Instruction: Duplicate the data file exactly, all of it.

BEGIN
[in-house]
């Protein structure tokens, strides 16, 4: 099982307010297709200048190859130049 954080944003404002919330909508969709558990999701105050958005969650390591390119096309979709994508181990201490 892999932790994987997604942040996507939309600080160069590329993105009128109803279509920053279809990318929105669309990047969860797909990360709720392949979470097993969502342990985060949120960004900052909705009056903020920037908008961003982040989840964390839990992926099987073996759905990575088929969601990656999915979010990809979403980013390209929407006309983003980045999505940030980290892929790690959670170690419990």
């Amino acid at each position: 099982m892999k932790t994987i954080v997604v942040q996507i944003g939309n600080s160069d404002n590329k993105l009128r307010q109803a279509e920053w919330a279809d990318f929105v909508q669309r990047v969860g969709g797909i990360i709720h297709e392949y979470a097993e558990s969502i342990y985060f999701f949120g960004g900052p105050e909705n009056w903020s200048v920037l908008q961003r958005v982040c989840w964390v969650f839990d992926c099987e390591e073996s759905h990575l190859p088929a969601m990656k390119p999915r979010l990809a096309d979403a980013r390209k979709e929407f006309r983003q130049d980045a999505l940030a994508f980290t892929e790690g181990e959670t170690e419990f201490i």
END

[in-house]
């Protein structure tokens, strides 16, 4: 099982307010297709200048190859130049 954080944003404002919330909508969709558990999701105050958005969650390591390119096309979709994508181990201490 892999932790994987997604942040996507939309600080160069590329993105009128109803279509920053279809990318929105669309990047969860797909990360709720392949979470097993969502342990985060949120960004900052909705009056903020920037908008961003982040989840964390839990992926099987073996759905990575088929969601990656999915979010990809979403980013390209929407006309983003980045999505940030980290892929790690959670170690419990």
């Amino acid at each position: 099982m892999k932790t994987i954080v997604v942040q996507i944003g939309n600080s160069d404002n590329k993105l009128r307010q109803a279509e920053w919330a279809d990318f929105v909508q669309r990047v969860g969709g797909i990360i709720h297709e392949y979470a097993e558990s969502i342990y985060f999701f949120g960004g900052p105050e909705n009056w903020s200048v920037l908008q961003r958005v982040c989840w964390v969650f839990d992926c099987e390591e073996s759905h990575l190859p088929a969601m990656k390119p999915r979010l990809a096309d979403a980013r390209k979709e929407f006309r983003q130049d980045a999505l940030a994508f980290t892929e790690g181990e959670t170690e419990f201490i």